ECB rate hike unease keeps euro zone bonds on edge

LONDON, May 24 (Reuters) - Italy's 10-year bond yield hit a two-week high and Greek yields rose to their highest levels since March 2020 for a third straight session on Tuesday, as the European Central Bank's chief again reminded edgy markets that rate hikes are coming.

Christine Lagarde said on Tuesday she saw the ECB's deposit rate at zero or "slightly above" by the end of September, implying an increase of at least 50 basis points from its current level.

The comments came a day after Lagarde accelerated a policy turnaround that has seen her go from all but ruling out a move this year to pencilling in several hikes. The ECB's key depo rate is at -0.50%.

Unease that the ECB is now heading fast towards the stimulus exit given record high inflation was most felt in southern Europe markets, the biggest beneficiaries of ECB largesse in recent years.

Italy's 10-year bond yield touched its highest level in two weeks at 3.075%, up 4 basis points on the day, and keeping the closely watched gap over the safer German Bund yield above 200 bps.

Greece's 10-year bond yield rose to 3.77%, its highest level since March 2020 - when the COVID-19 outbreak triggered market turmoil. Spanish and Portuguese 10-year bond yield gaps were not far off their widest levels since 2020 .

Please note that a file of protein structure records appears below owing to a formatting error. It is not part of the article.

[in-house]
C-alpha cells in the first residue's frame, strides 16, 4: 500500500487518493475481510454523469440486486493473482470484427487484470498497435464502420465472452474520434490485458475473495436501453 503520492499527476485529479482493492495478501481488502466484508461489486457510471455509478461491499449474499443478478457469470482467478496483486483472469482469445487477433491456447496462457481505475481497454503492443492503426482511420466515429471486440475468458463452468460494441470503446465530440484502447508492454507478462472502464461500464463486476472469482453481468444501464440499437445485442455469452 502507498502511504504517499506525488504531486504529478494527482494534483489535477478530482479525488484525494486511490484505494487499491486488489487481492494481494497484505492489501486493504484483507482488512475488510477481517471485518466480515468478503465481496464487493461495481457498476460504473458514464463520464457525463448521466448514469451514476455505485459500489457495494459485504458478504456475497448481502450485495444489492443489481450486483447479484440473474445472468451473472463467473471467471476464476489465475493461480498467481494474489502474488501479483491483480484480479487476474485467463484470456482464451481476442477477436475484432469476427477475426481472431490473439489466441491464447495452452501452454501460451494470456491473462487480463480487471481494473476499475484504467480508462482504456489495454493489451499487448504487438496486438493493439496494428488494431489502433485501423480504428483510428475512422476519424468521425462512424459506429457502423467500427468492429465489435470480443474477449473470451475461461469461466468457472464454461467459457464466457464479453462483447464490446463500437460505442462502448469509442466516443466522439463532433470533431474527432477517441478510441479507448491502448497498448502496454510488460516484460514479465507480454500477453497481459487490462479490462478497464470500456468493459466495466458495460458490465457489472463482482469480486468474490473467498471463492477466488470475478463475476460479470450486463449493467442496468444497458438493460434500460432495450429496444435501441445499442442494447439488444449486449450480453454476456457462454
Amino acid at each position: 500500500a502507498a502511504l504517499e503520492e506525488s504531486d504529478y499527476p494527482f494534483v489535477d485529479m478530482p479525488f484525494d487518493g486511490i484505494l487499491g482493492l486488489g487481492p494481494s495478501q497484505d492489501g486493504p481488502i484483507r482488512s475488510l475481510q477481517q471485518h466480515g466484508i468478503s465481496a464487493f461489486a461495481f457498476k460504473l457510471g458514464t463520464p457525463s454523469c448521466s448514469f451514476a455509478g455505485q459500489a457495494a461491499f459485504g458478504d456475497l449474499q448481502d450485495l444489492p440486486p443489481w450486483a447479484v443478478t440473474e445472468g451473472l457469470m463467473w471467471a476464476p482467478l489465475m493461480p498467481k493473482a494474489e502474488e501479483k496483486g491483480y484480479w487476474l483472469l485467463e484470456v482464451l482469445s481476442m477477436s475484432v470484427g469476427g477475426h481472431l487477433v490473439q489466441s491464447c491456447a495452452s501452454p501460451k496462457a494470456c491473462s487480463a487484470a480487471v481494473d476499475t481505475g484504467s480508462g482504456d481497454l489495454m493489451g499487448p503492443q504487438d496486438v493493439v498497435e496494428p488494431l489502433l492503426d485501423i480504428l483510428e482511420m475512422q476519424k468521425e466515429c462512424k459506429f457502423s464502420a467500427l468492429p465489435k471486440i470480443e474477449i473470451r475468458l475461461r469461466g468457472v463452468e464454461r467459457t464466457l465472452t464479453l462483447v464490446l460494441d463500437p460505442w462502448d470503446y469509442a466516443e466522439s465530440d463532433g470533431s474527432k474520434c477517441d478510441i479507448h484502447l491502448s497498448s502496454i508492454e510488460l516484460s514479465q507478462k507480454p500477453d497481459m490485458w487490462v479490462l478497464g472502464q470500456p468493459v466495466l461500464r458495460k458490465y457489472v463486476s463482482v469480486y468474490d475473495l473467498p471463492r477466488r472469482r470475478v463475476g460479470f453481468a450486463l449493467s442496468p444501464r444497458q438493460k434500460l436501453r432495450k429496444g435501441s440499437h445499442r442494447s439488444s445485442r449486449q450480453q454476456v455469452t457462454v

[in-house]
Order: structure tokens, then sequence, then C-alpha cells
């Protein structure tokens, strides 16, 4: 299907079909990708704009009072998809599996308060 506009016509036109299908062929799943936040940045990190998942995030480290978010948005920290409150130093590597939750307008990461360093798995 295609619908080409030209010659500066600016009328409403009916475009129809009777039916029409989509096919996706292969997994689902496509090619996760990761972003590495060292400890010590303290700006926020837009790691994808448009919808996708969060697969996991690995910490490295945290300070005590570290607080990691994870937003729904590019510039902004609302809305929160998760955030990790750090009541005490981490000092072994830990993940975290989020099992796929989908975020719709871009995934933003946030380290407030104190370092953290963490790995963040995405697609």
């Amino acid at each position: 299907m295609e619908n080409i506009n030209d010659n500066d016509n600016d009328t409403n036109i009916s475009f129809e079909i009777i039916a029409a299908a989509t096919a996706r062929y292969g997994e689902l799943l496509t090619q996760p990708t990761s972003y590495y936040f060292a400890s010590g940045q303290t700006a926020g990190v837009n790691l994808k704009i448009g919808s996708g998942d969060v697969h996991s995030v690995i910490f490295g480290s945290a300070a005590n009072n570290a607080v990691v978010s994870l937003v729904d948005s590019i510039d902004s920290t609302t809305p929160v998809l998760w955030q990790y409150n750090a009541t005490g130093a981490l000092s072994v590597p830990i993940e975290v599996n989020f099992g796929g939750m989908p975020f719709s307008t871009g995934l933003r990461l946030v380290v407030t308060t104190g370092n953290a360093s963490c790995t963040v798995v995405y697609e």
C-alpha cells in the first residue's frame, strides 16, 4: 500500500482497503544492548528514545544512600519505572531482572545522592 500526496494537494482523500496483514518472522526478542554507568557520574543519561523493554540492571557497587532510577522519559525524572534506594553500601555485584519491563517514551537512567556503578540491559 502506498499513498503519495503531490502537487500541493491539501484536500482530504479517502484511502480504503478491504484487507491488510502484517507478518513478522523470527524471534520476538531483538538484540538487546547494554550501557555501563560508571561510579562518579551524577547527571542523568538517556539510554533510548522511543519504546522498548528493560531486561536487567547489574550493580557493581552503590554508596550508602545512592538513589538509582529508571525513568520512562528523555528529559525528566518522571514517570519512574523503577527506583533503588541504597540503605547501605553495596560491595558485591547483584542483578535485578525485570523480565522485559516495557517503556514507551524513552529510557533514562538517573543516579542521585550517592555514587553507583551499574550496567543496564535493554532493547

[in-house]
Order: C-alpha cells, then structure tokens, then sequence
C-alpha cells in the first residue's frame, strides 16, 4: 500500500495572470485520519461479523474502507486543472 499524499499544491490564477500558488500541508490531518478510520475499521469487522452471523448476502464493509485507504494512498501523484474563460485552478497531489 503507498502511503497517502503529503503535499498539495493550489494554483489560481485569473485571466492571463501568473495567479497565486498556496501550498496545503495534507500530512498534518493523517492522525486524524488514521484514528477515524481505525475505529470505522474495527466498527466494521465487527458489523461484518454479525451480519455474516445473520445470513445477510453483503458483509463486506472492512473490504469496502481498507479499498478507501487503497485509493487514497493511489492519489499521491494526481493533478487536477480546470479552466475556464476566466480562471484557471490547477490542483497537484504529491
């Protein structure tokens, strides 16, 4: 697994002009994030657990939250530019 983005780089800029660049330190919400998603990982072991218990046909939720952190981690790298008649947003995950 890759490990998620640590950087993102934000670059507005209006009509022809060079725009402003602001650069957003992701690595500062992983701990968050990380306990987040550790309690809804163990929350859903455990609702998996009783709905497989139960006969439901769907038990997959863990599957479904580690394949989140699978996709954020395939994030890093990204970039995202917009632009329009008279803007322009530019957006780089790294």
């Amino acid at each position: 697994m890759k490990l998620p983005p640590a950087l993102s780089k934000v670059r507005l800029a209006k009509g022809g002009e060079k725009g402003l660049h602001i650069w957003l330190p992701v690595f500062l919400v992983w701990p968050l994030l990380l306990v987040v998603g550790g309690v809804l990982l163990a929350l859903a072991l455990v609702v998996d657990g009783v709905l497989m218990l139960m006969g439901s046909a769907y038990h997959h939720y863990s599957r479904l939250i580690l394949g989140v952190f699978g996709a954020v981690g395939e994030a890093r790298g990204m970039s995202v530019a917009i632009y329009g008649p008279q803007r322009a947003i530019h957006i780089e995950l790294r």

Germany's 10-year Bund yield was marginally lower on the day at 1.02%, having traded about 3 bps lower before Lagarde's latest remarks.

"The ECB is trying to convey the message of gradual rate hikes," said Nordea chief analyst Jan von Gerich.

"In general the message is hawkish and she (Lagarde) has opened the door to bigger hikes further out."

There was also some focus on the release of the preliminary forward-looking Purchasing Managers Index (PMI) of business activity across euro area economies.

France's May flash composite PMI - which comprises both the services and manufacturing sectors - was at 57.1, down from 57.5 in April, and below a forecast for 57.0.

Germany's flash composite PMI, beat the 54.0 expected by analysts, nudging up to 54.6 from 54.3 in April.

PMI readings above 50 signal growth in activity.

Elsewhere, Austria started the sale of its first ever 'green' bond which will price later on Tuesday, according to a lead manager memo seen by Reuters. (Reporting by Dhara Ranasinghe; Editing by Susan Fenton)

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